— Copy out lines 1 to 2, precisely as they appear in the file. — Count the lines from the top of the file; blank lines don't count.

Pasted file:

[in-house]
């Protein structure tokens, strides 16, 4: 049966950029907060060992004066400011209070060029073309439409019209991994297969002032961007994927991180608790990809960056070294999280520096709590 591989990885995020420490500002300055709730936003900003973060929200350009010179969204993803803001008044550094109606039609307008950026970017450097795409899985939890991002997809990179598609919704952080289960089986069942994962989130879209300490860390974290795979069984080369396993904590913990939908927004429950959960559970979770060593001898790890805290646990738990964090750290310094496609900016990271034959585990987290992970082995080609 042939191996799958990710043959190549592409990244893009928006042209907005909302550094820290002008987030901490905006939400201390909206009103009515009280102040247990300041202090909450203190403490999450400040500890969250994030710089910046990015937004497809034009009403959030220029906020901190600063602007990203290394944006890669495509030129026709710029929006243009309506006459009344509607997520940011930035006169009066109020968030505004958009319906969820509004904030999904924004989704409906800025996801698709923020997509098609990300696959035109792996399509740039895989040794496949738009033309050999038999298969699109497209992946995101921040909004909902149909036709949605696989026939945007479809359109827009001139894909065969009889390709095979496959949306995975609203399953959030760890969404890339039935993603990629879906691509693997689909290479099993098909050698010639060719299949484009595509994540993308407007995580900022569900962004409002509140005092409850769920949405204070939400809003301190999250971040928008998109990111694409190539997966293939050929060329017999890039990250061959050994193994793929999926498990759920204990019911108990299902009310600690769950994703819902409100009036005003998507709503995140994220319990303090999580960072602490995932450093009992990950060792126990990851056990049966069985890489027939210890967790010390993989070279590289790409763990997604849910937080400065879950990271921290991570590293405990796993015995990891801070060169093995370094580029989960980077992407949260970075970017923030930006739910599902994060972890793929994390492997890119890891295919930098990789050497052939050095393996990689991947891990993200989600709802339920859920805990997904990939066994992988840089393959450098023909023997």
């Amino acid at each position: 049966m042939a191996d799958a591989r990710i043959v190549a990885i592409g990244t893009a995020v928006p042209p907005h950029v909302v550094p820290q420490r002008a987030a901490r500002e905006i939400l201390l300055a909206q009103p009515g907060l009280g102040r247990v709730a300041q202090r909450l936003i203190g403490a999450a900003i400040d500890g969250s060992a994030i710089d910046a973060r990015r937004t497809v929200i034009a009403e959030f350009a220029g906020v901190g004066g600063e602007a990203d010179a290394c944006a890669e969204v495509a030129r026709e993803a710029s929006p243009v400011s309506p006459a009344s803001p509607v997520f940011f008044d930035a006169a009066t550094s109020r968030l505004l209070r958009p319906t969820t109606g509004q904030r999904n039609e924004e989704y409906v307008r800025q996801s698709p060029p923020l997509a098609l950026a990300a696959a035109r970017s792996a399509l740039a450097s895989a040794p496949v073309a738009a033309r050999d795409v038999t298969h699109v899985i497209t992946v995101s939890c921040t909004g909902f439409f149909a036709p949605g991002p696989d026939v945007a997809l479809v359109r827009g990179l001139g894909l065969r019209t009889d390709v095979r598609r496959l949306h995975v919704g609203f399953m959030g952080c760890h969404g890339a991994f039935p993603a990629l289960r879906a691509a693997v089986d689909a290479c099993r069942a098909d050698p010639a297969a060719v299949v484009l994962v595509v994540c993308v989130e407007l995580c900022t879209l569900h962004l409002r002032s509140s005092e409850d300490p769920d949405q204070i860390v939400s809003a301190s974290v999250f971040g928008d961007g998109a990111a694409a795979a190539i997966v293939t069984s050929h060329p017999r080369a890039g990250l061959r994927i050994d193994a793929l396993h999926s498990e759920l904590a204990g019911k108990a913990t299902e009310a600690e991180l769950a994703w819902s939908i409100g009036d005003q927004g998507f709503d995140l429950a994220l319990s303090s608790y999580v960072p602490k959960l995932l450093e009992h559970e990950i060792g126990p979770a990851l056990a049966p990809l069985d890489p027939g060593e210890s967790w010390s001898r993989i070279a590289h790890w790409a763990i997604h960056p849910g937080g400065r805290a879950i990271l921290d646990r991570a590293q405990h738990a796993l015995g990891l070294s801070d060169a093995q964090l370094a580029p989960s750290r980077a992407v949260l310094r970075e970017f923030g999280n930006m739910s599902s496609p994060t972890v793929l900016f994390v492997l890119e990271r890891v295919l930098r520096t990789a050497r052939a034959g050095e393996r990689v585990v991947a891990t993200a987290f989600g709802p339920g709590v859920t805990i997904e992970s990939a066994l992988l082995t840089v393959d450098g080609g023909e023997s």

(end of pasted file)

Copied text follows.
[in-house]
């Protein structure tokens, strides 16, 4: 049966950029907060060992004066400011209070060029073309439409019209991994297969002032961007994927991180608790990809960056070294999280520096709590 591989990885995020420490500002300055709730936003900003973060929200350009010179969204993803803001008044550094109606039609307008950026970017450097795409899985939890991002997809990179598609919704952080289960089986069942994962989130879209300490860390974290795979069984080369396993904590913990939908927004429950959960559970979770060593001898790890805290646990738990964090750290310094496609900016990271034959585990987290992970082995080609 042939191996799958990710043959190549592409990244893009928006042209907005909302550094820290002008987030901490905006939400201390909206009103009515009280102040247990300041202090909450203190403490999450400040500890969250994030710089910046990015937004497809034009009403959030220029906020901190600063602007990203290394944006890669495509030129026709710029929006243009309506006459009344509607997520940011930035006169009066109020968030505004958009319906969820509004904030999904924004989704409906800025996801698709923020997509098609990300696959035109792996399509740039895989040794496949738009033309050999038999298969699109497209992946995101921040909004909902149909036709949605696989026939945007479809359109827009001139894909065969009889390709095979496959949306995975609203399953959030760890969404890339039935993603990629879906691509693997689909290479099993098909050698010639060719299949484009595509994540993308407007995580900022569900962004409002509140005092409850769920949405204070939400809003301190999250971040928008998109990111694409190539997966293939050929060329017999890039990250061959050994193994793929999926498990759920204990019911108990299902009310600690769950994703819902409100009036005003998507709503995140994220319990303090999580960072602490995932450093009992990950060792126990990851056990049966069985890489027939210890967790010390993989070279590289790409763990997604849910937080400065879950990271921290991570590293405990796993015995990891801070060169093995370094580029989960980077992407949260970075970017923030930006739910599902994060972890793929994390492997890119890891295919930098990789050497052939050095393996990689991947891990993200989600709802339920859920805990997904990939066994992988840089393959450098023909023997």